Editorials

Still a long way to go for fiscal reconstruction

The government’s latest medium- to long-term economic and fiscal estimate shows that it will fall short of a primary balance surplus by ¥2.3 trillion in fiscal 2025. Even if the consumption tax is raised to 10 percent in October as planned, the government expects to miss its target of a surplus in 2025 by at least two years. The estimate, presented to a meeting last week of the Council on Economic and Fiscal Policy, is yet another reminder that the government, for its goal of fiscal rehabilitation, needs to do more to reduce spending and boost revenue to cut the deficit based on a more practical scenario.

The estimated deficit in the primary budget balance as of 2025 increased by ¥1.2 trillion from the previous Cabinet Office forecast in January, as the government downgraded the fiscal 2019 GDP growth forecast from the initial 1.3 percent to 0.9 percent — due the further slowdown in China’s economy amid its trade disputes with the United States and resulting falls in Japanese exports to the Asian market — and factored in the anticipated decline in tax revenue.

A primary balance surplus enables the government to cover for its policy-related expenses without incurring fresh debts. The total debt incurred by the national and local governments combined has topped ¥1.1 quadrillion. Achieving a primary balance surplus — and not incurring fresh debt each year — is deemed a milestone in the nation’s efforts to rebuild its fiscal health.

The problem is that the primary balance estimate is based on a rosy scenario of higher growth than the nation has experienced in recent years. The latest estimate factors in the lower growth forecast for this year but still assumes that the Japanese economy will achieve more robust growth of 2 percent on a real-term basis and 3 percent in nominal terms beginning in fiscal 2023.

That scenario appears overly optimistic, given that the domestic economy grew a mere 0.7 percent in real terms and 0.5 percent in nominal terms in fiscal 2018 — and that uncertainties are growing over the prospect of the world economy.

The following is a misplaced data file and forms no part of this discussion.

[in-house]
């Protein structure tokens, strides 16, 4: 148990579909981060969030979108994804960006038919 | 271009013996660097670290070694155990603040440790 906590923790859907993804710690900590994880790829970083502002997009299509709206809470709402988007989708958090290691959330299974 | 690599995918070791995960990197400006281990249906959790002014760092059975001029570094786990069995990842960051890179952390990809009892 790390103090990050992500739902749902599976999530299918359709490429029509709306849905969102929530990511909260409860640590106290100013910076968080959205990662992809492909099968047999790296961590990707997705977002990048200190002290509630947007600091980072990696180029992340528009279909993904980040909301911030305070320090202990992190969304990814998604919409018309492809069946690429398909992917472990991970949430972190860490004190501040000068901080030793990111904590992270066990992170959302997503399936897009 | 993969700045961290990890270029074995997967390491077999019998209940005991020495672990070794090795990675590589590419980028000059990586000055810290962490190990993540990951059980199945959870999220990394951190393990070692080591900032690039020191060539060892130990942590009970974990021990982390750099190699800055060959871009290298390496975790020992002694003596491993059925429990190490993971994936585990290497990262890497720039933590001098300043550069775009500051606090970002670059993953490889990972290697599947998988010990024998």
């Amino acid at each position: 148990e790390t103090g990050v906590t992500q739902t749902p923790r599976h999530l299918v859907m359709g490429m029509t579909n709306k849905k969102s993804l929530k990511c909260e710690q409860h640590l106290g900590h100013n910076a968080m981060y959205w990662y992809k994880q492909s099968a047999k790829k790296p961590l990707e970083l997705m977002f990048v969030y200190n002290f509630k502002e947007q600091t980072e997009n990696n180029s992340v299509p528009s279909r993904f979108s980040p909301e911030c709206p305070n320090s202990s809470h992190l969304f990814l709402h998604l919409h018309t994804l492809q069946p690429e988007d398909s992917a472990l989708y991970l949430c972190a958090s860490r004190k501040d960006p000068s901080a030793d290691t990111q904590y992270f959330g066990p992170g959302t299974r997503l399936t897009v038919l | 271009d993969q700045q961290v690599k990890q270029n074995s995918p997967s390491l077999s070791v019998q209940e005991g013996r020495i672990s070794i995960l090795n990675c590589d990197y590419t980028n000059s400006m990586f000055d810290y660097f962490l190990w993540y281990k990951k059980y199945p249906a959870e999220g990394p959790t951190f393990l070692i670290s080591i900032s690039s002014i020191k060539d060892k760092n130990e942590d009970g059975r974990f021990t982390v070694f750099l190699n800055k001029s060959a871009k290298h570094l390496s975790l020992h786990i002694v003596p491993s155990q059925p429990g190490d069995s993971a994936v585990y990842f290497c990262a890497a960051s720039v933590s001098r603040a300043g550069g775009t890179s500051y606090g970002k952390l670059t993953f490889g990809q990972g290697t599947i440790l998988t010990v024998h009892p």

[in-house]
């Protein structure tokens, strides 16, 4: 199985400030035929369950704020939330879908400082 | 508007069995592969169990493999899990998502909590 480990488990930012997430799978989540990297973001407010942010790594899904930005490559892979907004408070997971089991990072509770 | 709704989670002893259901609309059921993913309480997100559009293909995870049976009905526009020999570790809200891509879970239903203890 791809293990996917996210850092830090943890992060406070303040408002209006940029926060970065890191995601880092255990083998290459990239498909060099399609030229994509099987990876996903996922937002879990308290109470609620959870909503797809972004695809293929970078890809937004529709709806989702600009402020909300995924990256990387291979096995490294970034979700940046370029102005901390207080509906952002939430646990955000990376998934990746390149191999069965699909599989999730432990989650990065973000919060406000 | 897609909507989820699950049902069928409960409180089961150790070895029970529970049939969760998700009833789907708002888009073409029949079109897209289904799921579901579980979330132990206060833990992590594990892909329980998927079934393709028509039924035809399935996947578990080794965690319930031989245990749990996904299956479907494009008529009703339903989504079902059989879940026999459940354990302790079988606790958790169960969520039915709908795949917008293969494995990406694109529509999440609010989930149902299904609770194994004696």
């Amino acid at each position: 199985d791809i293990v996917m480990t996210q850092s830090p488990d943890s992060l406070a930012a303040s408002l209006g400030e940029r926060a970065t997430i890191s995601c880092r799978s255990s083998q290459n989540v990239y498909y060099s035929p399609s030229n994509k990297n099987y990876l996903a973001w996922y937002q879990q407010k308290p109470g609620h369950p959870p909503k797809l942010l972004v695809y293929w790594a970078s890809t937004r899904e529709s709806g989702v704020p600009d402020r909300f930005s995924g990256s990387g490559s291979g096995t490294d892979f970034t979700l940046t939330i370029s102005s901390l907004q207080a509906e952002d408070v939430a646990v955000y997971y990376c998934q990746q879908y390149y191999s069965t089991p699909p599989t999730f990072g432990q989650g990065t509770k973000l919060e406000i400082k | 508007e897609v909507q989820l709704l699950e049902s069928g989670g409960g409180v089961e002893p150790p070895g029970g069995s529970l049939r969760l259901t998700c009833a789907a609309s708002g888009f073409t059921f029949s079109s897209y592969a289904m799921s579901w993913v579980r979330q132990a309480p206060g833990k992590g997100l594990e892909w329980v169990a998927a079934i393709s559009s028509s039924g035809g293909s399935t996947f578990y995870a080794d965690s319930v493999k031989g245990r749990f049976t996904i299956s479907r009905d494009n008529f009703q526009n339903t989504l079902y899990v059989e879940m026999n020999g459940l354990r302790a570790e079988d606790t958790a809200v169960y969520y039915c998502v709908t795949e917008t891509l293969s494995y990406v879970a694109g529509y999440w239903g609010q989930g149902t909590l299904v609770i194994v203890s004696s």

In another estimate based on a growth scenario closer to the economy’s performance in recent years — of around 1 percent in both real and nominal terms — the government will still face a primary balance deficit of ¥7.2 trillion in fiscal 2025, which will require the government to do much more to trim its expenses and increase tax revenue if it wants to avoid once again pushing back the surplus target.

The administration of Prime Minister Shinzo Abe has maintained that there will be no fiscal reconstruction without economic growth. Tax revenue has indeed increased under Abe’s watch. Tax revenue of the national government reached ¥60.4 trillion in fiscal 2018, topping the previous annual record marked in 1990 at the height of the bubble boom, and the government forecasts the revenue in fiscal 2019 to hit ¥62.5 trillion.

Nevertheless, the administration has already pushed back the government’s earlier target of a primary balance surplus in 2020 by five years, and the latest estimate shows that a surplus in 2025 is far from secure. Economic growth will be a must to increase tax revenue and rebuild fiscal health, but a plan for fiscal reconstruction based on a rosy economic growth forecast will put the credibility of the plan in doubt.

The Cabinet’s guideline on fiscal 2020 budgetary requests, based on which each ministry and agency will submit their request for next year by the end of August, did not set an upper limit on government spending as a whole in the 2020 budget. It calls for fiscal measures to ease the impact of the consumption tax hike to continue next year. General account expenditures in the draft 2020 budget to be compiled by the year’s end are likely to once again top ¥100 trillion, possibly surpassing the record ¥101.45 trillion of fiscal 2019.

The ballooning social security expenses of the rapidly aging population account for one-third of the government’s annual spending. These expenses are forecast to start expanding sharply in 2022 when the postwar baby boomers begin to turn 75 — the age around which the need for medical services and nursing care increases.

To sustain the social welfare system under the demographic pressure of the rapidly aging population, fundamental reforms, including reviewing the benefits for and the burden on the elderly, will become inevitable. Efforts need to start in earnest to streamline and cut more expenditures in compiling the budget for fiscal 2020, so as to kick off the endeavor to achieve a primary balance surplus and put fiscal reconstruction on track.